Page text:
The deal with the O2 monitor fell through so I will have to dyno without that. I do have a borescope so I can inspect the piston tops but I need to know what to look for. I will try reading the plugs so if anyone has any pointers on that I would appreciate it. The main reason for dynoing this was to break it in and get an idea of what kind of power it will make so I can try to set up the rest of the car accordingly. Getting the tune right should have been a bonus. I believe the EGTs will tell me if the tune is far enough off to hurt anything. I figured I would have to fine tune once it's in the car anyway so if I get close it should do. Should I start a little rich and jet down until it makes it's best power? I figured I would leave it a little rich until I got it to the track anyway, thinking that between the movement of the car and the air pushing into the scoop would change things anyway. I have 2 O2s in the car and that will be more realistic anyway. I'm running out of time so if I don't dyno tomorrow I probably won't at all.

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 Post subject: Re: Engine upgrade
 Post Posted: Fri May 04, 2012 8:16 pm 
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An efficiently operating engine will color the plugs in a few seconds. Over time the color will become more dense but the basic color will be there easy to see in a few seconds of load. Light tan is what to aim for. Dark tan is bit excessive it means its a bit too rich. Black is ridiculous. Cold areas like the shell may show black because the heat isnt enough to promote carbon burn. Hydrogen burns first and leaves behind carbon to fend for itself, the conditions have to be right for carbon to burn.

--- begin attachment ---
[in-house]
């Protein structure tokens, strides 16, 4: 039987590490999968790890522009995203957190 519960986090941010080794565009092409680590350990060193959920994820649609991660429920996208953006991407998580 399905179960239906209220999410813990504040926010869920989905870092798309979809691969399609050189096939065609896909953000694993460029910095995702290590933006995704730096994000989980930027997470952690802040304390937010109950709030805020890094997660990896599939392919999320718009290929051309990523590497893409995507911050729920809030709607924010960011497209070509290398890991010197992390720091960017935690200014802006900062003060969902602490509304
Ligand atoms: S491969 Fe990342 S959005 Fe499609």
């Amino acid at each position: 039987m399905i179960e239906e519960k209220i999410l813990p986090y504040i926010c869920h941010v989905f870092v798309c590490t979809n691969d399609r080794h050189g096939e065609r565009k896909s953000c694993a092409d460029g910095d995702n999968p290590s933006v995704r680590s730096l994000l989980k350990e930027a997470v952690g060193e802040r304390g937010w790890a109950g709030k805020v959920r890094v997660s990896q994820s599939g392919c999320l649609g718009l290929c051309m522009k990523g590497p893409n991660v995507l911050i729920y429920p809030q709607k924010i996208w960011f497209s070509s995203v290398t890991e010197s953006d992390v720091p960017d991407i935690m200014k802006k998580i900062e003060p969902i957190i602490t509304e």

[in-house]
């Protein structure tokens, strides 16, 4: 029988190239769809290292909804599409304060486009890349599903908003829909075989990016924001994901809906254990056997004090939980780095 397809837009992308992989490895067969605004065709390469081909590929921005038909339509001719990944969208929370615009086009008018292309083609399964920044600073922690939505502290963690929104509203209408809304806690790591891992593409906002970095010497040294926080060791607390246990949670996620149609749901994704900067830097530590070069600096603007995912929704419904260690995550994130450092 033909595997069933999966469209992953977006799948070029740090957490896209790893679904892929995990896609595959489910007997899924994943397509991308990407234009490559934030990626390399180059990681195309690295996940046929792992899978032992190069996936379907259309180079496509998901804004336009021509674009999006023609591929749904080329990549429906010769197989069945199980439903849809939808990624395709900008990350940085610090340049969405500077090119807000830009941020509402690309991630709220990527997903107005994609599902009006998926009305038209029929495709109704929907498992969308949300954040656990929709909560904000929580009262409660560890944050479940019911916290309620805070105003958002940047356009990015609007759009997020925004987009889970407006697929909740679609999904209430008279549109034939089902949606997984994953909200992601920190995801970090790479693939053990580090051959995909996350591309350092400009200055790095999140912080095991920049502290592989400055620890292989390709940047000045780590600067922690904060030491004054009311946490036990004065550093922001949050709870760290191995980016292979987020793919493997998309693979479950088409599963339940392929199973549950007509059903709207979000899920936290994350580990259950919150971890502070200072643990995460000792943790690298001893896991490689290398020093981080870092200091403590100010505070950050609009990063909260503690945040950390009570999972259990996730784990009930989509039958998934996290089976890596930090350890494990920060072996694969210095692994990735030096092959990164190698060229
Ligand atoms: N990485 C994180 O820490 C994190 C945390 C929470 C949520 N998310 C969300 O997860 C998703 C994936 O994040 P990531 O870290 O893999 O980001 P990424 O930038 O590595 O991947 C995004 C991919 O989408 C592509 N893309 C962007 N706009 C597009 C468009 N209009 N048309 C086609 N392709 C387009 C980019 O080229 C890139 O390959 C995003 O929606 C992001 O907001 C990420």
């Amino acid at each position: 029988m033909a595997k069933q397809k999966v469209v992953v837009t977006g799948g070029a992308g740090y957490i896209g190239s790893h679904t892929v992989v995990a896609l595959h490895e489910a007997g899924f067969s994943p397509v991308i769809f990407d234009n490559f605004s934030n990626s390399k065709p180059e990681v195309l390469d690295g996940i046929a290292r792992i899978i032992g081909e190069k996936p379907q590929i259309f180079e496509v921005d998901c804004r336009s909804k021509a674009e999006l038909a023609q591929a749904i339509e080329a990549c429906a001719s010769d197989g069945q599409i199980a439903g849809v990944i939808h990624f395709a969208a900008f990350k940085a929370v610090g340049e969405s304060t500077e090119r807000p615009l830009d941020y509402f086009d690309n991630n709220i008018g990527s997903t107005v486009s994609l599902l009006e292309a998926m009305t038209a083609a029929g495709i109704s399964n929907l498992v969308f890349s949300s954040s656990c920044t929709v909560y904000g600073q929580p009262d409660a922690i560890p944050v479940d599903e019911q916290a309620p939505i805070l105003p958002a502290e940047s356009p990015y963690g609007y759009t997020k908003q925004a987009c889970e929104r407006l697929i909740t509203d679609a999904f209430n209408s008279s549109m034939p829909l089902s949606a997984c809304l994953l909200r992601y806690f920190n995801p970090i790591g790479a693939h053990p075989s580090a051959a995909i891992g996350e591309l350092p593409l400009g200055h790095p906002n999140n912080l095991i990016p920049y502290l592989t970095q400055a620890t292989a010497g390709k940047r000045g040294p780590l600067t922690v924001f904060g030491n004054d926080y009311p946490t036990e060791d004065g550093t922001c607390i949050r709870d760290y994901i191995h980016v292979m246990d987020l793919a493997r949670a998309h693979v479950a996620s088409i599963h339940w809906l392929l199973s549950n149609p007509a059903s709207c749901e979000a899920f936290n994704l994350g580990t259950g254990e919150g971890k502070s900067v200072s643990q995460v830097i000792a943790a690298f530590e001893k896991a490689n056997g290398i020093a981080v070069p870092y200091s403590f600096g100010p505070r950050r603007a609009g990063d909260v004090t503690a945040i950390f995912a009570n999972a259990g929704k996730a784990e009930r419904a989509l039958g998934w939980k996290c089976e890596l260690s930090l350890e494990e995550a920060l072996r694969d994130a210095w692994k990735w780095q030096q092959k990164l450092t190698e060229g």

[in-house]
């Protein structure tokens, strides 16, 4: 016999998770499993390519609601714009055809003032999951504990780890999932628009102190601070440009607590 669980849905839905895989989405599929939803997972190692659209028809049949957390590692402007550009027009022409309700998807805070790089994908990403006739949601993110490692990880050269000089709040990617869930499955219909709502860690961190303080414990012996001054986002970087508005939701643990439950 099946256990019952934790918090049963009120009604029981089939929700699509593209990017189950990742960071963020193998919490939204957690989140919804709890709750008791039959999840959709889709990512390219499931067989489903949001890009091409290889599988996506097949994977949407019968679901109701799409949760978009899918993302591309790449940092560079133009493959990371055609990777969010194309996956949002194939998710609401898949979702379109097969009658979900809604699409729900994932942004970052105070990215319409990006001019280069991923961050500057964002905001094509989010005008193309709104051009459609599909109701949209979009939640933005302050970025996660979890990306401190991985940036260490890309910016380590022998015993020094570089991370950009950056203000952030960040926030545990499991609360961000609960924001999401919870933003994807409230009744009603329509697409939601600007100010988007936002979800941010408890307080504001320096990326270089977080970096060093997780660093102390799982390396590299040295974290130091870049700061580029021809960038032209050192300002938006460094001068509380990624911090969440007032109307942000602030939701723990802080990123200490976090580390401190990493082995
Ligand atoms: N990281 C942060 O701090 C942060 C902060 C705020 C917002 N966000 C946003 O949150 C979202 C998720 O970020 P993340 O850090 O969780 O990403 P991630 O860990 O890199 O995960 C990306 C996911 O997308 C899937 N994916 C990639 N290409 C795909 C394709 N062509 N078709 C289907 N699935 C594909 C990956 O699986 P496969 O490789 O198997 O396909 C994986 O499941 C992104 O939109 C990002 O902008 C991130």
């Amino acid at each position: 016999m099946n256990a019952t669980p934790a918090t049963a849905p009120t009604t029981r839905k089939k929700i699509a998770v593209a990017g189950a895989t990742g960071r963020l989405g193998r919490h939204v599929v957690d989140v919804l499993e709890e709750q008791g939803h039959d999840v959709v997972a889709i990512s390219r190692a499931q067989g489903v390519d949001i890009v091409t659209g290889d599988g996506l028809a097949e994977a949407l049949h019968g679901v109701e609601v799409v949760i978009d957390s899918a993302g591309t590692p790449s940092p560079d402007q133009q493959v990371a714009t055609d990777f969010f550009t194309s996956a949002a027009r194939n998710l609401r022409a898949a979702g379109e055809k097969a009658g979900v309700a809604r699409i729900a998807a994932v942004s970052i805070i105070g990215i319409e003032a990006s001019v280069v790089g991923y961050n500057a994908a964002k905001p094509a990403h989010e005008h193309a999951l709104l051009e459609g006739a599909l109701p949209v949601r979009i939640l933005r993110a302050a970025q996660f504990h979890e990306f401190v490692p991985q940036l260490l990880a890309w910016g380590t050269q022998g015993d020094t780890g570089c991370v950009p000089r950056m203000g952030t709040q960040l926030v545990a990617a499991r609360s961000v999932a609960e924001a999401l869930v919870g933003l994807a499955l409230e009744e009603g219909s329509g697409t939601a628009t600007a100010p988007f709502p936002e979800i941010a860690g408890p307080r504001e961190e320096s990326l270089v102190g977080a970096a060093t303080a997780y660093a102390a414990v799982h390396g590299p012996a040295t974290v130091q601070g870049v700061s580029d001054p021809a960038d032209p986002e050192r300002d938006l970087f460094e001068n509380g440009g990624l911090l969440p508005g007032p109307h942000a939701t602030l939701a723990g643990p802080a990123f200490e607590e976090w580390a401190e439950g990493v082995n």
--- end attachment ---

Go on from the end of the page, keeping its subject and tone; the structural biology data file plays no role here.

The electrode edge, specifically the corner of the center electrode where the circumference meets the flat, should not burn away. Closely inspect that area with at least a 15x loupe. Its the area where oxygen attacks the metal the most. Its also the area where the electricity prefers to conduct from. If this area is eroding away or melting, the environment is over supplied with oxygen at ignition time (assuming its a cold enough plug).
The strap electrode should gather tan deposits, if the strap is overheated it wont.
The so called "timing line" is incorrect analysis although its touted by people who think they know. The light colored line part way along the strap electrode is actually a metal oxidation point caused by the stressing of the metal and fracturing during the bending process. It has no diagnostic value to the ignition timing decision although it may seem to coincide. It is easier to see the "timing mark" when the vaporization is not optimal. Fix the vaporization, gain power and this "feature" disappears. The "timing line" is able to be moved for instance further down toward the shell by advancing the timing but that's because of the inter-relationship of the timing with the vaporization curve. If you ignite when the vaporization is still accelerating the timing mark is able to be moved by altering timing. If the vaporization is reasonably complete this is not so.
The piston tops should be inspected for burn patterns and checked for aluminum depletion. Piston tops take much longer than plugs to show deposits.


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 Post subject: Re: Engine upgrade
 Post Posted: Sun May 06, 2012 9:40 pm 
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Chuck did you get it on the dyno?

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 Post subject: Re: Engine upgrade
 Post Posted: Sun May 06, 2012 9:50 pm 
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Yeah what's the deal?

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 Post subject: Re: Engine upgrade
 Post Posted: Mon May 07, 2012 12:27 am 
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Been a busy weekend and I hadn't had a chance to post. I didn't get back from the dyno until late Saturday then went to Beech Bend with a friend after church this morning.